In This Royalty Fight We Need Total Harmony

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(by Deborah Parenti) Last week, Radio Ink featured a number of excellent commentaries on the most recent attempt by some in Congress to add more royalty fees on top of the ones already assessed on broadcasters. Those who went on the record in our headlines included small group owners, attorneys and other advocates, such as Paul Rotella of the New Jersey Broadcasters’ Association. New Jersey, and the industry as a whole, can thank Paul Rotella as someone they can always count on to be a strong and vocal champion for radio.

It will come as no surprise that this writer is right there with him. I love music, and I admire the talented artists who make it. But I love radio, too, and what it provides listeners and communities, which is much more than music. After all, that music does not play in a void on the radio – convenient, free, reliable radio. Ask any PD. What makes a great station and great ratings is “what goes on between the songs.” It’s the bits, the jokes, the information, the promotions and contests – the local connectivity that separates the market titans from the also rans. Radio sells music – and musicians – and the better the station (which take an investment at no small risk), the bigger the potential for selling products – all products – including song recordings and concert ticket sales.

That’s why advertisers pay for access to a station’s audience. Radio gets results. Period. Artists, on the other hand, pay nothing for what amounts to a “commercial” for their latest release or good time oldie. And that, by the way, is usually at least a three minute “commercial.” Bottom line, it’s “quid pro quo,” an even, fair exchange, similar to a trade deal.

But radio doesn’t need more positioning statements in this battle, at least not from me. Plenty have already been put on the table. What’s needed is a full industry chorus sounding as one voice, in harmony, and making sure that every thoughtful bit of logic and reasonable rationale are presented to the right people and in the right places. That means everyone needs to be on board. Big groups, small groups, state associations, trade associations, broadcast attorneys and anyone else with an interest in the industry’s future owe it to radio to show their support.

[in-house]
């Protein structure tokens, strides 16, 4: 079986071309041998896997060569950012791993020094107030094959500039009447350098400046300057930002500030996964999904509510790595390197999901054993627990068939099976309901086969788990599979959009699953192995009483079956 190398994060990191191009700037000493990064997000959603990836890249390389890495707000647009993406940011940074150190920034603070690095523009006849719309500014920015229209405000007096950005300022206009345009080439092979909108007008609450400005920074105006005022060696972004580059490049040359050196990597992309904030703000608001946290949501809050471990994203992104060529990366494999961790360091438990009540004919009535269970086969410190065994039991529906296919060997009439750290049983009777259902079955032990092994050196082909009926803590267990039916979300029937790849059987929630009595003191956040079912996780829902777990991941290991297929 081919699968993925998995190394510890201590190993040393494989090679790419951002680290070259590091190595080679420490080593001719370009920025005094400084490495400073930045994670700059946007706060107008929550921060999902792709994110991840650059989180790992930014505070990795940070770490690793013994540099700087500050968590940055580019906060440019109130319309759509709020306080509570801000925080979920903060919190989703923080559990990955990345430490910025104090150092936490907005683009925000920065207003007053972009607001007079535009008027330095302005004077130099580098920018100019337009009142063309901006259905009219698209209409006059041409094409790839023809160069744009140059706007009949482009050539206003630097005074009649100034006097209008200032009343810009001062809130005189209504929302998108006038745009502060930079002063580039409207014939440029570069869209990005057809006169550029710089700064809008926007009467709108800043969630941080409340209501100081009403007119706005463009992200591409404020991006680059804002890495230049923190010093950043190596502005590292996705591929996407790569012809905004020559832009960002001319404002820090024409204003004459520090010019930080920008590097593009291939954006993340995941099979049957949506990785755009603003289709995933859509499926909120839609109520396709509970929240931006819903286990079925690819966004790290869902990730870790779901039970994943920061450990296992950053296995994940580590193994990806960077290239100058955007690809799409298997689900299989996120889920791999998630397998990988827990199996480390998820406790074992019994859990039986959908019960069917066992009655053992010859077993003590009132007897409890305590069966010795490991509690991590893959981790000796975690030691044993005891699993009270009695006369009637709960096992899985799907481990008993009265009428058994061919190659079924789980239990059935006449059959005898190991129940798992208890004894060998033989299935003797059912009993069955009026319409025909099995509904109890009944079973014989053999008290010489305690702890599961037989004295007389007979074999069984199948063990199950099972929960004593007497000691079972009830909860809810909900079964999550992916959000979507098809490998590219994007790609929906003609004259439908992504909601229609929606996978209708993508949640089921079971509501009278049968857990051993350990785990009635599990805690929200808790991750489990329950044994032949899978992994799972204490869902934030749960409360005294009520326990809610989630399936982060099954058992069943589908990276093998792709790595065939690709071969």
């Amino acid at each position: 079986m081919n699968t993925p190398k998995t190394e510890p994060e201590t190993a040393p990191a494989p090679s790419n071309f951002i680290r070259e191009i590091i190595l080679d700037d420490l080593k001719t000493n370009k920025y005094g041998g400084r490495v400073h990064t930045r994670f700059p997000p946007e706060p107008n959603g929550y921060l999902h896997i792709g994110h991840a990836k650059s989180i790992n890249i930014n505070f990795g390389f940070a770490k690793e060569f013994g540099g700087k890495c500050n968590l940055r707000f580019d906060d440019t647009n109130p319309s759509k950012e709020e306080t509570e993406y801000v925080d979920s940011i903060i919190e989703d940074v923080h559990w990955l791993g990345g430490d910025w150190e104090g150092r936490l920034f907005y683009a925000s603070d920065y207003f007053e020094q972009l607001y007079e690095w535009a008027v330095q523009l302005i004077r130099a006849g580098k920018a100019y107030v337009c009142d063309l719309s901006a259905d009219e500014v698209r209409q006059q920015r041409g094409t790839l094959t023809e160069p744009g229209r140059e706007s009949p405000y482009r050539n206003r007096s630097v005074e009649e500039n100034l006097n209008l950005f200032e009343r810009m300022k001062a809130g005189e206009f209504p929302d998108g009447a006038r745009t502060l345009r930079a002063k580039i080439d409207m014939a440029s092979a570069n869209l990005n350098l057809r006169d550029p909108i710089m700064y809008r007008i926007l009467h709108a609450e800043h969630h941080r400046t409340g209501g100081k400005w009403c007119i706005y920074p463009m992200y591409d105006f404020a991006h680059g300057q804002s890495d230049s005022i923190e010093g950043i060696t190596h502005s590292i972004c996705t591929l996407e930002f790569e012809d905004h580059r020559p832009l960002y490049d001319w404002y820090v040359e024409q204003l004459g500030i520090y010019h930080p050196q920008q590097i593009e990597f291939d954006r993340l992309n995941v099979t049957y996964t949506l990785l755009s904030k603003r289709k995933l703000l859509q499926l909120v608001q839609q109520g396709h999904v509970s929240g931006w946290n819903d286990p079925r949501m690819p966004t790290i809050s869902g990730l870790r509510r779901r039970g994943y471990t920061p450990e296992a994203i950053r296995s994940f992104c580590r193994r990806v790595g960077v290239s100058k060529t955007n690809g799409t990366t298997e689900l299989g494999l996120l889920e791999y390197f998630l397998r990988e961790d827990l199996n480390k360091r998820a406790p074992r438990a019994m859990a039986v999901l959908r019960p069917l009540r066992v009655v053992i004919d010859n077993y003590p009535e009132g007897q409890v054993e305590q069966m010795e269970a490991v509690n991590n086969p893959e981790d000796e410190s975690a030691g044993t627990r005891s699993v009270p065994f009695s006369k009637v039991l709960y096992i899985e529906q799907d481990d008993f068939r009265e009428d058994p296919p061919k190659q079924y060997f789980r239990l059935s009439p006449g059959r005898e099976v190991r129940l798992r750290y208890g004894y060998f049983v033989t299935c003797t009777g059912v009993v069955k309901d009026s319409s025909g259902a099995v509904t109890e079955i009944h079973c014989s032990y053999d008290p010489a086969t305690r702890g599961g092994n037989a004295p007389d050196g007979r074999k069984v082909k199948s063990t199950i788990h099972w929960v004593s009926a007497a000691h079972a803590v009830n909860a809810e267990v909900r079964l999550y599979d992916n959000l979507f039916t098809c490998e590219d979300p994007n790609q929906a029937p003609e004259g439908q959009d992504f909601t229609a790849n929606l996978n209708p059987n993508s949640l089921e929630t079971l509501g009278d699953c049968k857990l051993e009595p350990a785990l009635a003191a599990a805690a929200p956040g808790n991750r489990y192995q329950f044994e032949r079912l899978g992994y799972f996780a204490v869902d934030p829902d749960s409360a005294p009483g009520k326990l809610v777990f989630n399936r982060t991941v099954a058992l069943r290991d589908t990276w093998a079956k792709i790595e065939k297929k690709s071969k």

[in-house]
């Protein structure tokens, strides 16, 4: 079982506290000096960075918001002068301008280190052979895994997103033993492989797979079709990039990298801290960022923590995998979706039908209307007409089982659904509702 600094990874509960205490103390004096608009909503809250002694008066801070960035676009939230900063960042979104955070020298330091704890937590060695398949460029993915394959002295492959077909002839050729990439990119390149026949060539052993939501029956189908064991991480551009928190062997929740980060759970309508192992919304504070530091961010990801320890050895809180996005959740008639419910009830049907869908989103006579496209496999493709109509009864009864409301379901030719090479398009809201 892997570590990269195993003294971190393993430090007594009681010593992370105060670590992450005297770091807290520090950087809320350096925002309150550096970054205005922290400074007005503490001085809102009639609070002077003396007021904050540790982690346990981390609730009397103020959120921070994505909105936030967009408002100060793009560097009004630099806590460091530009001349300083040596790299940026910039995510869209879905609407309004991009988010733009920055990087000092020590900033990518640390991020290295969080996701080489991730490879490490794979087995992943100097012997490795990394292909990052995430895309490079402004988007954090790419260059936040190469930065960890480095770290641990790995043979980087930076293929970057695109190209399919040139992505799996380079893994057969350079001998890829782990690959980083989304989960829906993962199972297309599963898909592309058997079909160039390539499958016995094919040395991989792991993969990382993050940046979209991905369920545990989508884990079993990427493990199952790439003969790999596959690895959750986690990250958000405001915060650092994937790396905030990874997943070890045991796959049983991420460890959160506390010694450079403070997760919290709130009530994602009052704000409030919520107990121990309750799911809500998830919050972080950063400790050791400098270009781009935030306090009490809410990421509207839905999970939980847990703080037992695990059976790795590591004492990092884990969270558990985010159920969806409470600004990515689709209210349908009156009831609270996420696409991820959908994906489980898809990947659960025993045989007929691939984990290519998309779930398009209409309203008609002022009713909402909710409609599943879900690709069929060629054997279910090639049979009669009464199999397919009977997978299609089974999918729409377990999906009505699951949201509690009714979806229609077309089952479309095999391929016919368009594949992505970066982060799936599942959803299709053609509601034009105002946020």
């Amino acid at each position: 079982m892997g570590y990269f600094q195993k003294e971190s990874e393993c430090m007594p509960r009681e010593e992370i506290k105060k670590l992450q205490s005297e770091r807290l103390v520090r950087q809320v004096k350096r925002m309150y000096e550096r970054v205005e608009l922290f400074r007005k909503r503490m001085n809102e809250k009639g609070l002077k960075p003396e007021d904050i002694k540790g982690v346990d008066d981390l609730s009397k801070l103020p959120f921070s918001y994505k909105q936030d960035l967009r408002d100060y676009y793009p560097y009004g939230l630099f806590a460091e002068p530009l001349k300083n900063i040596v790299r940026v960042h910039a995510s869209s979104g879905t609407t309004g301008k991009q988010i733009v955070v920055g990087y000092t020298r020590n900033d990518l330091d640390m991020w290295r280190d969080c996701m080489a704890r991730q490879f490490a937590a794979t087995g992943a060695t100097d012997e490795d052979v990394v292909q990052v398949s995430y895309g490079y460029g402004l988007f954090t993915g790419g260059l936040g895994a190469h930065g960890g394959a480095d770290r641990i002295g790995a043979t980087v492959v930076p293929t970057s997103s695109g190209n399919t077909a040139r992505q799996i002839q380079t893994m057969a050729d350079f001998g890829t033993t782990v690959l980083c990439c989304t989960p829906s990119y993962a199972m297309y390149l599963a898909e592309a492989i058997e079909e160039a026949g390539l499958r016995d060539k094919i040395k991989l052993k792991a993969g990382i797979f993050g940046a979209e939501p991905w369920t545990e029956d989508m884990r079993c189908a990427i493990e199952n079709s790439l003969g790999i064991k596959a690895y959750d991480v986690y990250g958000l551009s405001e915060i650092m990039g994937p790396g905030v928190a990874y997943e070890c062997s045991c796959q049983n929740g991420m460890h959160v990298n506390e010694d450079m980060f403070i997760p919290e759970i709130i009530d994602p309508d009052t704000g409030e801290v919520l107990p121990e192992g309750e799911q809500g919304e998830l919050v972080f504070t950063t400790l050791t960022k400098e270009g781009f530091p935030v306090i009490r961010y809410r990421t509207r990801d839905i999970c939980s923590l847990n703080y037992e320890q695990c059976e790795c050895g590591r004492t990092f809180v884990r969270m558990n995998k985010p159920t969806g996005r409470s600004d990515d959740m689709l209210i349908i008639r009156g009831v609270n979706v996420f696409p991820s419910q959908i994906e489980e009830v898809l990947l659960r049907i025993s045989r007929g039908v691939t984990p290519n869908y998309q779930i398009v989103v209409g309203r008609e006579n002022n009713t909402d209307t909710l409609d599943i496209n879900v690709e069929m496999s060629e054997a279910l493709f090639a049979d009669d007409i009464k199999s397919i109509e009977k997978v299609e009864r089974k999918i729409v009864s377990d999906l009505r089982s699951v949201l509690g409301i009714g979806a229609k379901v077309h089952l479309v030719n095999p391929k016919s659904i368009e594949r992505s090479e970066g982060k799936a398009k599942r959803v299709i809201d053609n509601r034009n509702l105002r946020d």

Unfortunately, some important voices seem to be mute or missing on the matter. It’s impossible to know what’s going on behind the scenes but silence can be deafening. Imagine if just one of the major industry leaders was to join others in knocking on Congressional office doors. What would that impact be in those hallowed hallways – and how gratefully admiring would be their peers?

Others seem unaware of the potential danger to their ecosystem with heads either in the clouds or buried in the sand. Staying uninformed and/or unconcerned is simply not smart – and could leave an ominous opening for the wolves already circling the grounds.

Meanwhile, there are those who say the latest run at adding a performance royalty won’t ever see the light of day. Against today’s political landscape where anything can – and does – happen, it could be foolish to count on that. This should be approached as if it is going to take a village – the whole village – to win because it probably will. This can’t be a “what’s in it for me.” This has to be “we’re in this together” because we are – and this isn’t the only battle brewing.

In a Radio Ink feature last week, Frank Montero, Managing Partner of Fletcher, Heald and Hildreth remarked, “I’m more concerned by a possible broader copyright reform proposal from the House. Such omnibus legislation has long been in the works and I would be concerned that a provision imposing performance royalty obligations on broadcasters could easily be slipped between the many multiple layers of copyright reform that such legislation might contain.”

And don’t expect the Local Freedom Radio Act to deter Congressional momentum from building for this latest performance royalty initiative. It’s a nice and much appreciated gesture, truly it is, but it’s a resolution, not a bill. The proposed “Fair Play Fair Pay Act of 2017” is a bill.

John Garziglia, Partner at Womble Carlyle, offers excellent strategic advice. He encourages “…basic one-on-one lobbying, as well as taking every opportunity to invite local members of Congress to get to know your local radio station better.”